ID Cards are good for you

And what are we hiding?

Letters Brits want ID cards, not worried about privacy
Make ID cards compulsory, urges Oracle boss

Kieren,

An interesting article made only slightly more entertaining with the inclusion of your own opinions delivered with rapier-like subtely .

Yes, I am one of those that agree that ID cards could benefit us all. Never mind terrorist acts, start by thinking (even) smaller. Think of the spotty oik in a baseball cap that's just thrashed the bollocks off your newly stolen Audi before pissing on the seats and torching it. Or perhaps the old lady that's just bought a 42" Plasma TV with extra trimmings on your freshly signed Barclaycard?

No, no no. That's just an infringement of privacy and civil rights. Privacy to do what, exactly? Go for a walk without being filmed picking your nose on 250 CCTV cameras? Rack up a hefty credit card tab without the whole of Western Civilisation tracking your every spending movement? The same civil liberties that may just contribute to your flying to a destination without tunnelling through any populated buildings?

Stop talking bollocks. Our privacy was extinguished a long time ago. In one way or another it's all contributed to you being able to sleep at night without getting your throat cut, and I suspect you have a lot of applicants.

Toby Gill


Don't worry - be happy. This reader forsees a secure network (is there such a thing) manned by highly ethical civil servants who'd never dream of giving your details to an employer, or the police. Or any dodgy geezer.


We all have numerous details available on the supply of our national insurance number anyway; this would simply formalise and automate the process. It would also mean that for simple things like checking age before entry into a club would be a matter of swiping a card; rather than relying on the discretion of an often-underpayed bored bouncer.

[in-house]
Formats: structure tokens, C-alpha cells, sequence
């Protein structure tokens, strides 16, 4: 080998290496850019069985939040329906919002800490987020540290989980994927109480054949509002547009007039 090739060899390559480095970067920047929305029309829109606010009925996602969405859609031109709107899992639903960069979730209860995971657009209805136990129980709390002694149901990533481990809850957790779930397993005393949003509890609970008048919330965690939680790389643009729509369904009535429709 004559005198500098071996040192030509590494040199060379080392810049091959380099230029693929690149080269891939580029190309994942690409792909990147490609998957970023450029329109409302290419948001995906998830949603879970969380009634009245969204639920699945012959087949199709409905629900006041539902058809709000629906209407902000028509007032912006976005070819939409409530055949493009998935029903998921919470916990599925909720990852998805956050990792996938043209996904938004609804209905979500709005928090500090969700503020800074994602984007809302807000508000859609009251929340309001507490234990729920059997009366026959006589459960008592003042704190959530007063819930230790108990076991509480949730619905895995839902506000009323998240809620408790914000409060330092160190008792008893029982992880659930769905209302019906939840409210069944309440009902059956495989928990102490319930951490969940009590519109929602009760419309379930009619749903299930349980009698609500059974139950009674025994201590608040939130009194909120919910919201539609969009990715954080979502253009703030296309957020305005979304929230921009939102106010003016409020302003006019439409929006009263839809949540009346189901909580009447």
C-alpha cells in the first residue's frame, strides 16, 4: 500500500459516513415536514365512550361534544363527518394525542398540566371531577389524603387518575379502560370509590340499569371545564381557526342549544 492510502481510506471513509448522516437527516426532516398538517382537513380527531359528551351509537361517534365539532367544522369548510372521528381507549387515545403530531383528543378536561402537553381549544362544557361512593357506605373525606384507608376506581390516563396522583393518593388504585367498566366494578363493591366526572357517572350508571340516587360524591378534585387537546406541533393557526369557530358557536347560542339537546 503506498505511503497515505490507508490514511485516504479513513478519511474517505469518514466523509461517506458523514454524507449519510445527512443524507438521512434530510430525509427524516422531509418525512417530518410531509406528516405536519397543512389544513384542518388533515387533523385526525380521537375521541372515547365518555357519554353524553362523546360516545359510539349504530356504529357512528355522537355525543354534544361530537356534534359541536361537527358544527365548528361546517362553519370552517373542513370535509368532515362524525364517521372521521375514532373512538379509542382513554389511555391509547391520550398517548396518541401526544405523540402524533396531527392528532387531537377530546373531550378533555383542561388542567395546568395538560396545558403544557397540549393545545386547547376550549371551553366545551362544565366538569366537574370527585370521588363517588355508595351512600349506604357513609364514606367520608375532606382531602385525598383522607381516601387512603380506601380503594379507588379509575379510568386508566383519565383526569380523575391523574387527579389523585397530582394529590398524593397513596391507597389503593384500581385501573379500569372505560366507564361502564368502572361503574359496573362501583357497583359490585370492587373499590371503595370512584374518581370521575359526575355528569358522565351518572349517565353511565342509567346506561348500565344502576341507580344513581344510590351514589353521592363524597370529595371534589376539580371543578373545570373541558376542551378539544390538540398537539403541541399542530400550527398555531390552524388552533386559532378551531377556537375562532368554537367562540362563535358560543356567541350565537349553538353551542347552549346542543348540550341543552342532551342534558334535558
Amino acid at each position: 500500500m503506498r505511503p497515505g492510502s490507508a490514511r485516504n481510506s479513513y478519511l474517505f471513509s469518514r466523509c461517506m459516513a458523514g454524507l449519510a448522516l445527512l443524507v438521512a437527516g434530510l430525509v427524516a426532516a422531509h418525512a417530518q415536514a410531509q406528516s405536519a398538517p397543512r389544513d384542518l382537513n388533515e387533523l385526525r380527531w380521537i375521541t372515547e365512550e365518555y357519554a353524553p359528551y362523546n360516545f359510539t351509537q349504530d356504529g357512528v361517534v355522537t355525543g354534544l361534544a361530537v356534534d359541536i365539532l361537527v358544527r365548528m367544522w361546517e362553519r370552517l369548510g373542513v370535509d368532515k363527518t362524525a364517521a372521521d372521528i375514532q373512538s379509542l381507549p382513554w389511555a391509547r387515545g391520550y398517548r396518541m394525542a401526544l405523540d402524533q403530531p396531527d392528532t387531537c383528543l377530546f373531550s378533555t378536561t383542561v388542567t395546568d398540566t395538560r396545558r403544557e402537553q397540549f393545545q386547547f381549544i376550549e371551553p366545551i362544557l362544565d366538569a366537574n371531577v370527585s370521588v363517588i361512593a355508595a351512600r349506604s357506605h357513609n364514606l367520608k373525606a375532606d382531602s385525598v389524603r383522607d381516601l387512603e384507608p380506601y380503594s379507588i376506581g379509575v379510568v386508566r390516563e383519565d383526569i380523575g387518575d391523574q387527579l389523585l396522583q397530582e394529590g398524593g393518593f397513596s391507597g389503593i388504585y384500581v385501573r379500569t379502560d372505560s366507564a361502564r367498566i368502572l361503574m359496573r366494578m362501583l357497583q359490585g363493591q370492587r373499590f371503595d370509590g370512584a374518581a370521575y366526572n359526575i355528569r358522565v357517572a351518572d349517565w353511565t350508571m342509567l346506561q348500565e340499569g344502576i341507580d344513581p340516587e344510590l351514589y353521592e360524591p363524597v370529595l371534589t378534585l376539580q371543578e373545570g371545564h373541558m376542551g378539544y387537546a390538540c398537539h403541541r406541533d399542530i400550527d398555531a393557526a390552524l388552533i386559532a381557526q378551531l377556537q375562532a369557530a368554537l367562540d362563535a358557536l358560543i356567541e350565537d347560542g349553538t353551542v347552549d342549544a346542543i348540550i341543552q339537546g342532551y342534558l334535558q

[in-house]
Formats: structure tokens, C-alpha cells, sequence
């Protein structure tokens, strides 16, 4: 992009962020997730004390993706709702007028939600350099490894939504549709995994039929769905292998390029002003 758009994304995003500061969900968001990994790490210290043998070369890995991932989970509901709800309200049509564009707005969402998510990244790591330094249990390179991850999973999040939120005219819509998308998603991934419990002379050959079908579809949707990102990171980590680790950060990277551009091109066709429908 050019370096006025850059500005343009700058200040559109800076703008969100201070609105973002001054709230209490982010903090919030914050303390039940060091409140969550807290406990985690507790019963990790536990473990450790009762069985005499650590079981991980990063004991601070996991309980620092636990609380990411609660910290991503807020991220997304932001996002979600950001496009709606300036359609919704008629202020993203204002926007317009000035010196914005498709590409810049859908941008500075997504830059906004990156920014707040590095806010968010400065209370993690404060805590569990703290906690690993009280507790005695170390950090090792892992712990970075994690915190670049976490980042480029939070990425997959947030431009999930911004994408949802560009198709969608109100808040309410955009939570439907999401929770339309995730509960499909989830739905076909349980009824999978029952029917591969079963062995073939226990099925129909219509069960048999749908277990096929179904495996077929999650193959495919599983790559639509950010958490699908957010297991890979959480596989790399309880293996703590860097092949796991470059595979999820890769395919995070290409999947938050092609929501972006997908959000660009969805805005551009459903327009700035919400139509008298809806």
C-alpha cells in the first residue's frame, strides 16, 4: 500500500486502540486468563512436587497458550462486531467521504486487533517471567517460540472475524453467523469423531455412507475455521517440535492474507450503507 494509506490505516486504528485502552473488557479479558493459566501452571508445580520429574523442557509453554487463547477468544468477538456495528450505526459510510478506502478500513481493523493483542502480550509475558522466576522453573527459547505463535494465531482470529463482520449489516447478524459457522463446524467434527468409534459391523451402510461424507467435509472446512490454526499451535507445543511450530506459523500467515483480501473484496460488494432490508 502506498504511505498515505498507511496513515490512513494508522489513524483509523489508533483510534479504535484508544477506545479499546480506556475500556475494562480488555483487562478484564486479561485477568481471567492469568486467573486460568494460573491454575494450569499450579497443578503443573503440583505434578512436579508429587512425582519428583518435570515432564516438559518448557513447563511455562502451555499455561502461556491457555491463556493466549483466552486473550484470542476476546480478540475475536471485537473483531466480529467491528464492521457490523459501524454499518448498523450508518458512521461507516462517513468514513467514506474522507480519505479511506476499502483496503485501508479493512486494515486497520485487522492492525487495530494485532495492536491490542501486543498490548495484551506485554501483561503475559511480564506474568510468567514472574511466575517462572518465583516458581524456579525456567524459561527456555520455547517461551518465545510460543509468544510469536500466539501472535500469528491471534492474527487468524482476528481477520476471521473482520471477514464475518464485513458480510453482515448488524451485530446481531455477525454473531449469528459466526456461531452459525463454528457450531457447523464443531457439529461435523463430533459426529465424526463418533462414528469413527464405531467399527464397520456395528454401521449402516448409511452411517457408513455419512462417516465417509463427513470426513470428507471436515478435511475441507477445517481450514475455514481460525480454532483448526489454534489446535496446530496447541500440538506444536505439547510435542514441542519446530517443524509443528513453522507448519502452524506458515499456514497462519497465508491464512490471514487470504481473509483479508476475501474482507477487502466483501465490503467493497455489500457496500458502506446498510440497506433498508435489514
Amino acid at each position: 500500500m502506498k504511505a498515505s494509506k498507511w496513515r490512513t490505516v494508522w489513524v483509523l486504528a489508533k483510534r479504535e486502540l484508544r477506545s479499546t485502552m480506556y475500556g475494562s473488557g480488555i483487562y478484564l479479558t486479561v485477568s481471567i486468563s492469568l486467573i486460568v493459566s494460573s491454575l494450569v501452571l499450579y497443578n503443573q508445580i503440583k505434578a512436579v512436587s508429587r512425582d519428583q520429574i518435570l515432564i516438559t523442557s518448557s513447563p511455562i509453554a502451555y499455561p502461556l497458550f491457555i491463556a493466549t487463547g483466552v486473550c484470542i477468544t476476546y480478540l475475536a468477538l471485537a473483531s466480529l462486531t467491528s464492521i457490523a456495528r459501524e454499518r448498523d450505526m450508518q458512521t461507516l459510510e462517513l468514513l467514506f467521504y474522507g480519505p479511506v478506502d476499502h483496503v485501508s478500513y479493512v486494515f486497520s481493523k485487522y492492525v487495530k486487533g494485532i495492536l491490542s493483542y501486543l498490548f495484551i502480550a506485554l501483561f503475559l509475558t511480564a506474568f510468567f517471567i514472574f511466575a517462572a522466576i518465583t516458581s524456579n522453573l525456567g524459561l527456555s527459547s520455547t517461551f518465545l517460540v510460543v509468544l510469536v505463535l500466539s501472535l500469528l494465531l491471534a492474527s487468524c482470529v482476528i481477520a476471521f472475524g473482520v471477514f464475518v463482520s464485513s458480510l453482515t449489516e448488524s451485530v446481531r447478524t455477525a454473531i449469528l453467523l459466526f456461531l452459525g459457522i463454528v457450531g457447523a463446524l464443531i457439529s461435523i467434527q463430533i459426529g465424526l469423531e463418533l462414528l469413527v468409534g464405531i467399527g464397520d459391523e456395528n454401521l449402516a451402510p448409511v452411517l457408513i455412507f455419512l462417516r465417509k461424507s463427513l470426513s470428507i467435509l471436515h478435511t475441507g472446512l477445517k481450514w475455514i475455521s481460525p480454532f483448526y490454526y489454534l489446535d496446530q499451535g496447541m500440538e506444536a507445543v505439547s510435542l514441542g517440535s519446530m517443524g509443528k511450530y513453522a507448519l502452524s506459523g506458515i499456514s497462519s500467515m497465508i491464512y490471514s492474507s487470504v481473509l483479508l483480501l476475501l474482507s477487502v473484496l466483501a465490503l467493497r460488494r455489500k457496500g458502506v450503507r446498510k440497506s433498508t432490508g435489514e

I really think that privacy is only an issue if we had some kind of ridiculous scheme whereby all those details you mentioned were printed on the card that anyone can see. So long as they have to be obtained through the use of a secure computer network; whereby only the relevant information is available to the party that is requesting it; I don't see it to be too much of an issue...

Dave Bamber


While this reader would sell his wife and children for the security of an ID card:-

Do you have something to hide??

I am totally in favor of putting ID's on cards for simple reasons (that you can't seem to comprehend)

* people will find out your personnal [sic] beliefs or previous 'questionable' activities if they really want to (or have a need to, as in police investigations);

* they can see my physical traits and I WANT them to... after all, that's the point of having an ID card.

I'm extremely ashamed that fools like you think:

* all citizens will discriminate against a person if we know their religious background;

* don't want to be capable of following a persons activities if we need to question them about some 'suspicious activity'.

Grow up, stop your hand-wringing, and get over it... Electronic identities are more secure than passports and can be revoked (or reactivated) with the click of a button.

Todd Whippler



And finally:-


You postulated that the survey participants were 'a freak group of easily-swayed imbeciles' who came up with the following responses.

Photograph: 97, yes; 3, no
Eye colour: 92, yes; 7, no; 1; don't know

I'm actually more disturbed to consider what they think the photograph will be of if it doesn't include their eyes.

Edward Howson

Ah yes, this is where those after-hours office japes of photocopying your privates come back to haunt you with a vengeance... ®

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